44 Dumpster Fires
44 Dumpster Fires is what I consider a creative curation project. The original photos were appropriated from online media sources and then altered by an off-the-shelf GAN. The output surprised me. I had been planning to make my entrance into the #TrashArt scene with these images. However, a Twitter discussion made me realize they were just too beautiful to call #TrashArt.
I spent a long time choosing the GANified photos I curated for 44 Dumpster Fires. I spent hours going through images, picking the ones I liked and then reconsidering the ones that caused me to hesitate. The final selection is a compromise between what I like and what I imagine the AI likes. I kept looking because I realized my eye was being taught to see and appreciate new things I would not have created on my own.
I am releasing 44 Dumpster Fires on Tezos because of the strong artist community and the openness to valuing low-priced works. I’m pricing them at 1 XTZ because I want to see them in as many different collections as possible.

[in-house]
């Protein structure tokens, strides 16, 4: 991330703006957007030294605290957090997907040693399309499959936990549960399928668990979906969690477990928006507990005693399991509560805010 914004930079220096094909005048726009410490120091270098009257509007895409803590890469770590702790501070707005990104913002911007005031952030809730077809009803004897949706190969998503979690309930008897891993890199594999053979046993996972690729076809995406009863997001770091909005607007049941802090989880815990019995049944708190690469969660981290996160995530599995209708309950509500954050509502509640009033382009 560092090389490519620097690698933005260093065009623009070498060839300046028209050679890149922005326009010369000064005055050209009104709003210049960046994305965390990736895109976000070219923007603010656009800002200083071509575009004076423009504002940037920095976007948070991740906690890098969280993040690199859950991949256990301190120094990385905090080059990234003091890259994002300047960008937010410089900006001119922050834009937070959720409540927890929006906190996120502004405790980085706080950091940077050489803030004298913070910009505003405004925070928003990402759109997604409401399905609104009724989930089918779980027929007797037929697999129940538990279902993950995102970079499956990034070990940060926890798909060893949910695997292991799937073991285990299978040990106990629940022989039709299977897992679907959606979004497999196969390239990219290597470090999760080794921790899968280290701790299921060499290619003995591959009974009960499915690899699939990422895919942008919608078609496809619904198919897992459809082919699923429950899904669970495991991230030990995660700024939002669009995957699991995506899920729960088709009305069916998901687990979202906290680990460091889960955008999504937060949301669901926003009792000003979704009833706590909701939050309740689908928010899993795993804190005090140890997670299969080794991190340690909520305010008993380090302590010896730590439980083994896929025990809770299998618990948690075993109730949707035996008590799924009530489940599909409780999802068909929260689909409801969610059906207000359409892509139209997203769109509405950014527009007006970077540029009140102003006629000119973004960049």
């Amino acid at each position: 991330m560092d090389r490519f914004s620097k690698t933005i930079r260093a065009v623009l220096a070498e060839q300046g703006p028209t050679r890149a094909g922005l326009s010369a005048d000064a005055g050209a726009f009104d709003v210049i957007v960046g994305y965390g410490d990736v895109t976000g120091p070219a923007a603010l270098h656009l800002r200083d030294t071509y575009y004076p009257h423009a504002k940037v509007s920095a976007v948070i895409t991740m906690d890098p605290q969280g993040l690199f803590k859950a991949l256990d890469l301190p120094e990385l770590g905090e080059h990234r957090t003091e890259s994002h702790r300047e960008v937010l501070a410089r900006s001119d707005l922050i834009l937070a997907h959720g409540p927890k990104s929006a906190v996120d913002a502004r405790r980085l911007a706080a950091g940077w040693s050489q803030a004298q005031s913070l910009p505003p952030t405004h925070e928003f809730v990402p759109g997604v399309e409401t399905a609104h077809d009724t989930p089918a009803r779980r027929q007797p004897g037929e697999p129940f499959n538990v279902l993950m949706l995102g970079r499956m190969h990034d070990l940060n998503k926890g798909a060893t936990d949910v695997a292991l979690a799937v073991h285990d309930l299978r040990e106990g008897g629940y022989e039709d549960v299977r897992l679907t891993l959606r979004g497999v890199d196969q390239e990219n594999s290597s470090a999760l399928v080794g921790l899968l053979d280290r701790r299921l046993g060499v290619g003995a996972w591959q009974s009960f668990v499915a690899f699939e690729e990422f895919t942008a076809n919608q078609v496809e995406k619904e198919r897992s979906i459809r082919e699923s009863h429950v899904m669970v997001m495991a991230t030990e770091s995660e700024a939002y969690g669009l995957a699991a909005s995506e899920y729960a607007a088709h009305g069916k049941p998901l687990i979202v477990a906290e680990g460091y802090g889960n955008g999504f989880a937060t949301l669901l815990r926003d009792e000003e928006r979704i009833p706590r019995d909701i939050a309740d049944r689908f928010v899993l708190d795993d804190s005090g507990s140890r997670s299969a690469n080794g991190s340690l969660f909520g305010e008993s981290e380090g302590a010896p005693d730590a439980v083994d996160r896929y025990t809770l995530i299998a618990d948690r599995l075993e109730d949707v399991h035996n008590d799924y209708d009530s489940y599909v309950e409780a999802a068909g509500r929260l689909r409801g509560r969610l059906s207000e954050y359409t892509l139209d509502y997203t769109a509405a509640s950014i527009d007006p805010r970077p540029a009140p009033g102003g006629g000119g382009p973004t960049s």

I also initially offered my small circle of collectors one free Dumpster Fire for each of my NFTs they hold from my Early Days Collection on Ethereum via OpenSea. That collection happens to have two NFTs still available!
If you pick one up before all the Dumpster Fires are gone, you can get a free one too.
The numbering of the images may seem to imply coded rarity or the like. However, the reality is much more prosaic.
In the process of working with the GAN output, the images were displayed in a grid and then went through a series of iterations as a group. So the first number for an image identifies which initial image seeded the process and the second number specifies the iteration.
Why So Slow?
This project has also been delayed for over a year, in part, due to biz dev reps at two different NFT platforms that were planning to launch on Flow. Being an artist on Flow seemed like a potentially good idea a year and a half ago. Now it seems irrelevant.
But the reason I didn’t end up on Flow is that the biz dev guys strung me along and then ghosted. Maybe I should have learned the first time but I finally learned. Now I’m on Tezos and part of a vibrant art community that reminds me, in some way of 2019 to 2020. Those were the days!